The Federal Court has imposed total penalties of $142,000 on the CFMMEU and three of its officials for taking coercive action at a Carlton building site in March 2015 on the basis that senior CFMMEU leadership condoned the contravening conduct.
Three CFMMEU officers admitted that they stopped critical works and threatened subcontractors at the Cardigan street site. The Court ordered the CFMMEU to pay $120,000, Theo Theodorou $8,500, Rob Graauwmans $7,500 and Izmar Miftari $6,000.
The Federal Court made findings that:
- On 28 March 2015, Mr Miftari, the CFMMEU delegate for the project, approached a subcontractor during a critical three tonne crane lift and yelled: "put it down, you stop the f--king lift you put it down now". Mr Miftari stopped the lift mid-air because "there is a non-EBA [enterprise agreement] traffic company and there will be no lift".
- Later that day, after Mr Miftari’s employment was terminated, Mr Graauwmans, approached the crane operator and warned him against performing any work at the site, saying "It is in your best interest to pack up and leave" and "This has got nothing to do with you at this stage but you don’t want to be doing any lifts".
- Mr Graauwmans prevented three separate crane companies from attending the site in order to coerce the head contractor to re-employ Mr Miftari.
- On 30 March 2015, Mr Miftari told a painting contractor that if they continued to work on the site they would not work "on any other project in Melbourne".
In imposing the penalty, the Federal Court observed:
"the CFMMEU has an extensive history of prior contraventions of industrial laws" and that it "is so egregious as to enable an inference to be drawn that the senior leadership of the CFMMEU…condones the breach by its officers or employees of industrial laws...
An organisation faced with a litany of contraventions over an extended period of time, which repeatedly incurs not only significant financial penalties but also pointed judicial criticism, would necessarily put in place measures to change the cultural or normative conduct and the contravening behaviours of its officers and employees. Unless, of course, the senior leadership of the [CFMMEU] …condones such behaviour. I have satisfied that that is the position of the senior leadership …in Victoria."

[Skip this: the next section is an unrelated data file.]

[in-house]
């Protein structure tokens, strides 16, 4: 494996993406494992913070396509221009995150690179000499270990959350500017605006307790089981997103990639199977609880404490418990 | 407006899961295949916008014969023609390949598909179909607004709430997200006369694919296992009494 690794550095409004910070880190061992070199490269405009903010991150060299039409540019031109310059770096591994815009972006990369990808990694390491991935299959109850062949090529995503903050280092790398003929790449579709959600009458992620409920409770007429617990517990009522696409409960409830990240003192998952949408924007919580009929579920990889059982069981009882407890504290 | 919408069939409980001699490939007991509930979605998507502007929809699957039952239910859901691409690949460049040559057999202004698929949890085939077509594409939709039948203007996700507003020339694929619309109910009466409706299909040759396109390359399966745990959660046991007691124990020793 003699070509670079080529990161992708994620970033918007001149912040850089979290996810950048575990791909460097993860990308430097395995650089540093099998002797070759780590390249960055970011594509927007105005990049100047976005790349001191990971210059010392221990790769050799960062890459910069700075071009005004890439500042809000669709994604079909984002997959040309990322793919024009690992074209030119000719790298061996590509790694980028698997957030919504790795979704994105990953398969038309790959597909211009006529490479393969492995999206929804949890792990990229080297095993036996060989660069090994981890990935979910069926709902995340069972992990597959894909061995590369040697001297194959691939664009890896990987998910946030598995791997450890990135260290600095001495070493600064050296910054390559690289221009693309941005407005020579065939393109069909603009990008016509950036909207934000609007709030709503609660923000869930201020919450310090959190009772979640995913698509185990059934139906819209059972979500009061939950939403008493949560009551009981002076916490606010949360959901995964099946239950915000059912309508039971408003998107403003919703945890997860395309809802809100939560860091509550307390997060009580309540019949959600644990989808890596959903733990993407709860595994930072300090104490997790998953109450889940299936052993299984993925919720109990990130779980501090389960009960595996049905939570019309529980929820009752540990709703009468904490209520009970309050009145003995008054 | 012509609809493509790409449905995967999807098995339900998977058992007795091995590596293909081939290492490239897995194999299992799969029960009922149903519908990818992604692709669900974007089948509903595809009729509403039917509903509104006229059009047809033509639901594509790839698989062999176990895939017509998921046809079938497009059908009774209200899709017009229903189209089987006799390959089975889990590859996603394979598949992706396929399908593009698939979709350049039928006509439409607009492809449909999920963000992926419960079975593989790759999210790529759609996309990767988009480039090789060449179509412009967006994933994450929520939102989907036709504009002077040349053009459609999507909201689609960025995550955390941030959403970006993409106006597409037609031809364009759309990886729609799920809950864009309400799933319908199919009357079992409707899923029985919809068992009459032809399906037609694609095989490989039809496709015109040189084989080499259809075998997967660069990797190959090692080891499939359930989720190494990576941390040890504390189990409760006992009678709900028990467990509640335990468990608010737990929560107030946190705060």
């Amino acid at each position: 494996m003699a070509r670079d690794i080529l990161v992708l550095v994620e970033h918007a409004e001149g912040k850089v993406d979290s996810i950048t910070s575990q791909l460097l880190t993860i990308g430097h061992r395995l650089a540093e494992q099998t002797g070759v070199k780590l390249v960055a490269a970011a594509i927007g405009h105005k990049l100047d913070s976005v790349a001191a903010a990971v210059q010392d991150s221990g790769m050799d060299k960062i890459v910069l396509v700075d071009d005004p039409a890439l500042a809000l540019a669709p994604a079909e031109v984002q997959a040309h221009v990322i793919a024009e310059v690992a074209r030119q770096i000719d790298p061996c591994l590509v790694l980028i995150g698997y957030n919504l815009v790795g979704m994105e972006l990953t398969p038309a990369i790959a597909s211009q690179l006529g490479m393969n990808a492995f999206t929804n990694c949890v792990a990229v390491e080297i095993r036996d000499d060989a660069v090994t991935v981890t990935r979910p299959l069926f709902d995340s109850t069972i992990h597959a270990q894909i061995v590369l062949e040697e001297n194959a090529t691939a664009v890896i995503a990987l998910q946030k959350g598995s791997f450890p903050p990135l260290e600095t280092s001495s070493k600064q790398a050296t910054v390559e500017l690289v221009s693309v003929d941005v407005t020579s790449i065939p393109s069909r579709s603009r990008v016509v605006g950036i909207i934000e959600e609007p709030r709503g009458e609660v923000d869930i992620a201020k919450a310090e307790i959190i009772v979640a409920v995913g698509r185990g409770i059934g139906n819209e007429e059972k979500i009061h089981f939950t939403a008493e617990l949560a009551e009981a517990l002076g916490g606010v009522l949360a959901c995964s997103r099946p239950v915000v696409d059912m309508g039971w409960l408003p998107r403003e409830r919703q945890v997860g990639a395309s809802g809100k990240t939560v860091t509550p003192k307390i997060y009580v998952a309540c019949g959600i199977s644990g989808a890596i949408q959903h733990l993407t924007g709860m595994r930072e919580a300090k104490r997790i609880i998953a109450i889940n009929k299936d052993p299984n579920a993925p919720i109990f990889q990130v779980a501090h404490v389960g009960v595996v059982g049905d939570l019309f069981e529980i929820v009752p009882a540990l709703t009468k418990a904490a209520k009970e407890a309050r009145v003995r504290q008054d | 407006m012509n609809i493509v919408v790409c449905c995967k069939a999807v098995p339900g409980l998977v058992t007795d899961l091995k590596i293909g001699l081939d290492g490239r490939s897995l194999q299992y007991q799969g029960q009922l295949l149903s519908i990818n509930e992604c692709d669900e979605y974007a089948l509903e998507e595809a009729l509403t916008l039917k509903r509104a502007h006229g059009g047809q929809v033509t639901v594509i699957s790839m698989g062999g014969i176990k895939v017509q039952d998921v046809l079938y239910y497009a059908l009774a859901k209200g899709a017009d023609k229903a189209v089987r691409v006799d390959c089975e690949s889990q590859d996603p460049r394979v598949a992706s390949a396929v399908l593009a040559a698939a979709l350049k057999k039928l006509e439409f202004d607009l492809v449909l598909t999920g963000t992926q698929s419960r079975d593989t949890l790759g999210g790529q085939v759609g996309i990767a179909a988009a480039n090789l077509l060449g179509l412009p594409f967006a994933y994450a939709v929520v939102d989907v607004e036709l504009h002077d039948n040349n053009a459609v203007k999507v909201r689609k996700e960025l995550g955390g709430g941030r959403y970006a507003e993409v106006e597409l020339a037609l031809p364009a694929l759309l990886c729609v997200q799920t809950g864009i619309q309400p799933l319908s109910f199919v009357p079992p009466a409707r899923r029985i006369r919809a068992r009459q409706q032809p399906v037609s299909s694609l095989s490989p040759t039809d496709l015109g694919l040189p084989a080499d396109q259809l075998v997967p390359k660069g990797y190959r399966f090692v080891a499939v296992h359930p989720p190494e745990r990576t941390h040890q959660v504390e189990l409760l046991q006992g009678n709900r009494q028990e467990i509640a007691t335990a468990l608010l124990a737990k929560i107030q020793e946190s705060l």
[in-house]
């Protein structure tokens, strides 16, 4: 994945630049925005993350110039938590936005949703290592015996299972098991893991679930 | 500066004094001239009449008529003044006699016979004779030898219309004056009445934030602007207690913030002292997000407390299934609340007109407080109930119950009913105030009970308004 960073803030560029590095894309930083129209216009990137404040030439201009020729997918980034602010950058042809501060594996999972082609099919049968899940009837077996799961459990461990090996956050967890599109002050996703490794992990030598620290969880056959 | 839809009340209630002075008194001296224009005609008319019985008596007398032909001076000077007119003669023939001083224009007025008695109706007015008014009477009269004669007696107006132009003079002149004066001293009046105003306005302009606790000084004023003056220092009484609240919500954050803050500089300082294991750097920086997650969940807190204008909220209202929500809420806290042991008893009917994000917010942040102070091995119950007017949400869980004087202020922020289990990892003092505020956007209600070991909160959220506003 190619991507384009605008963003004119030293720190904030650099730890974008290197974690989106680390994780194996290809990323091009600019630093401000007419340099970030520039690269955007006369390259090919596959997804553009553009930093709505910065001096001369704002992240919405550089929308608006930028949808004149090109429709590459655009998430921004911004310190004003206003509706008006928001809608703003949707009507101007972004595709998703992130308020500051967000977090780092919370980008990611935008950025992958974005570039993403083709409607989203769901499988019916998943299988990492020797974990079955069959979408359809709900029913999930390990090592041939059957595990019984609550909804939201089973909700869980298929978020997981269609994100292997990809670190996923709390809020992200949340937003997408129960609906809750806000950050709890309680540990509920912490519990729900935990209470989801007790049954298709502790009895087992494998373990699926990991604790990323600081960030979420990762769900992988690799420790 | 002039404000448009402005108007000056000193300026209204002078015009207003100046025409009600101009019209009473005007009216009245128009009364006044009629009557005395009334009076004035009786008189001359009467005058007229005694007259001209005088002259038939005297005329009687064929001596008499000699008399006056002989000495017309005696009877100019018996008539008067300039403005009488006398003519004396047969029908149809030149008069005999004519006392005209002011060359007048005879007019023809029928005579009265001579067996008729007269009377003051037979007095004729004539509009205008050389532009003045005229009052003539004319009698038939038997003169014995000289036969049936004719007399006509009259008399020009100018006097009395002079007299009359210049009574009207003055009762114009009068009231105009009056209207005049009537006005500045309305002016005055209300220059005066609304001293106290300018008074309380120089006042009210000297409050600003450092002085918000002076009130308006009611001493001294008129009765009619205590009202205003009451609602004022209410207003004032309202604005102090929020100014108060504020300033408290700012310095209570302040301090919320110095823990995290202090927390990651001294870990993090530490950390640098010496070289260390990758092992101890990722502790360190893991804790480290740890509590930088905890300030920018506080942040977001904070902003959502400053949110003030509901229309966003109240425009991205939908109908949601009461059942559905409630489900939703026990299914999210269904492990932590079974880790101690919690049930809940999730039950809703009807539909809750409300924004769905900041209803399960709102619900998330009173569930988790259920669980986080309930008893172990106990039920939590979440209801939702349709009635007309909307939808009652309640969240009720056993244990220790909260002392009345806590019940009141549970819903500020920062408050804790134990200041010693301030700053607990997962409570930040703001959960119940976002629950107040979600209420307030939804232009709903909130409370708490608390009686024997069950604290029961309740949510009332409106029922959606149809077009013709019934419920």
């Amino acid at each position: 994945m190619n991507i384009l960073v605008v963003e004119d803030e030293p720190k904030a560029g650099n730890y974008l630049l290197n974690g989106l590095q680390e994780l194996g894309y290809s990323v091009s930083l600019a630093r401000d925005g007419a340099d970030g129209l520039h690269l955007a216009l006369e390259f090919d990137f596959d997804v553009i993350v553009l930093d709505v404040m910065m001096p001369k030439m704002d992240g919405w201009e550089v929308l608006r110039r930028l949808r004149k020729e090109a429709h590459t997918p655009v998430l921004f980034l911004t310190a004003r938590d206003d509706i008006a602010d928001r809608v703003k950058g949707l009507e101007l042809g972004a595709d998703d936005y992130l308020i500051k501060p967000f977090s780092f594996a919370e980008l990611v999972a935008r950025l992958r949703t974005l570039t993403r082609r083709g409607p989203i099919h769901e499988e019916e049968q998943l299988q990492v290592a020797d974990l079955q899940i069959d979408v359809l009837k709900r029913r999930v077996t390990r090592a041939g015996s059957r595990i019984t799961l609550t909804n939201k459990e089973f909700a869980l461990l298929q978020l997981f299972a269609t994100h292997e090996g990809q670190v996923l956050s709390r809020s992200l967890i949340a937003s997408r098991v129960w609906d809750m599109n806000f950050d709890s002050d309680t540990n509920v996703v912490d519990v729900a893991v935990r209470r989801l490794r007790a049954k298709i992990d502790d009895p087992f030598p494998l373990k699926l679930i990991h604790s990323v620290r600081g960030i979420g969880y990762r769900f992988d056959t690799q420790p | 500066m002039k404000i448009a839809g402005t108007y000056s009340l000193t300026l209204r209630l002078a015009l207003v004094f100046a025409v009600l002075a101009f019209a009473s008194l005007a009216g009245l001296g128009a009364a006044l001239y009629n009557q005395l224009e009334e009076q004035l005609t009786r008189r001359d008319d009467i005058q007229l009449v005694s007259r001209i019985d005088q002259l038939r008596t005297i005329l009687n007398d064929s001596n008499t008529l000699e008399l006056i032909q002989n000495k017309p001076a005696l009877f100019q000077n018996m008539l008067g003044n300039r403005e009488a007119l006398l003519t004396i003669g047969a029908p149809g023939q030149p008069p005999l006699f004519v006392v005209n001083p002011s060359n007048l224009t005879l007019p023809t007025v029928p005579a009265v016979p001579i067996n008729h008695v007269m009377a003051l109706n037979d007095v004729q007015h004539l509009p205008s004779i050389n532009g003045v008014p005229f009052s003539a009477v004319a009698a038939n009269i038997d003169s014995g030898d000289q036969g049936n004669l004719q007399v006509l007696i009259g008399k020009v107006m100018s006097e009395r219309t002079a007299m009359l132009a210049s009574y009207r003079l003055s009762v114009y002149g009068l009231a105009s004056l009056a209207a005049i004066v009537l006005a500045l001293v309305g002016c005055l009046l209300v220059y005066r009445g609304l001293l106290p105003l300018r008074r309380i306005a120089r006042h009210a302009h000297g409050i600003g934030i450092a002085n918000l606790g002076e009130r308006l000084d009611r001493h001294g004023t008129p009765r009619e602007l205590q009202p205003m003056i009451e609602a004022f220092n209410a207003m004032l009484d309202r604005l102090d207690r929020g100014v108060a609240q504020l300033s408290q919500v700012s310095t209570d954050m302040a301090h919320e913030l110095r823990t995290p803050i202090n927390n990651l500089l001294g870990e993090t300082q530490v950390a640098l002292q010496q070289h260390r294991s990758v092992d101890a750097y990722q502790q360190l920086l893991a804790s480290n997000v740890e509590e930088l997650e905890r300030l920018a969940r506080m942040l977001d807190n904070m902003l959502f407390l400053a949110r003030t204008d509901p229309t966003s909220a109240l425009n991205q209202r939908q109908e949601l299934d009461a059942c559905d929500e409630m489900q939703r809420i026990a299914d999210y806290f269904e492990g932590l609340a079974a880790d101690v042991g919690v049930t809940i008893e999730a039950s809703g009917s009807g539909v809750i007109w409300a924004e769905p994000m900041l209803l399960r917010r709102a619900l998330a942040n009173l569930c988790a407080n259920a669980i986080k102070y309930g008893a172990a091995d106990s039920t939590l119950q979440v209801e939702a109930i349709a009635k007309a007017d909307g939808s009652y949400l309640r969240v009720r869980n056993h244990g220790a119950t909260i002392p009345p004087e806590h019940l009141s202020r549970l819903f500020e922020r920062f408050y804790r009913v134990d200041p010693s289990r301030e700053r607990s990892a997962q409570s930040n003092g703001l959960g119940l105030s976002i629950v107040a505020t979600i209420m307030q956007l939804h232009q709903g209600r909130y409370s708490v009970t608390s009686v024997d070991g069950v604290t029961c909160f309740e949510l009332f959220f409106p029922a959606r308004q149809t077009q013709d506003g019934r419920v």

ABC Commissioner Stephen McBurney said today’s decision is yet another strong message from the Court to the senior leadership of the CFMMEU that its unlawful behaviour will not be tolerated.
"The unlawful conduct in this case was deliberate and serious," Mr McBurney said.
"It resulted in a scheduled crane lift being aborted. This impacted the workers on site, the workers for three crane companies, a painting contractor, and the head contractor, all at a critical point of the project.
"Workers should be free to earn their livelihood without being subjected to coercion by union officials undertaken in pursuit of the industrial objectives of the CFMMEU. The unlawful conduct in this case directly threatened the livelihoods of the contractors and their workers.
"The ABCC stands ready to assist any victim of unlawful conduct in the building and construction industry.
"I am particularly mindful of the critical comments made by the Federal Court in this and preceding cases concerning the conduct of the CFMMEU and its leadership.
"My agency will continue to respond to unlawful behaviour and present appropriate cases such as this one to the Court to hold contraveners to account.
"The Court found that there was no evidence of any compliance action taken by the CFMMEU to counsel, educate or inform other officers and members to prevent the reoccurrence of contravening conduct in the future.
"The challenge for the CFMMEU is whether it will choose to comply with the law."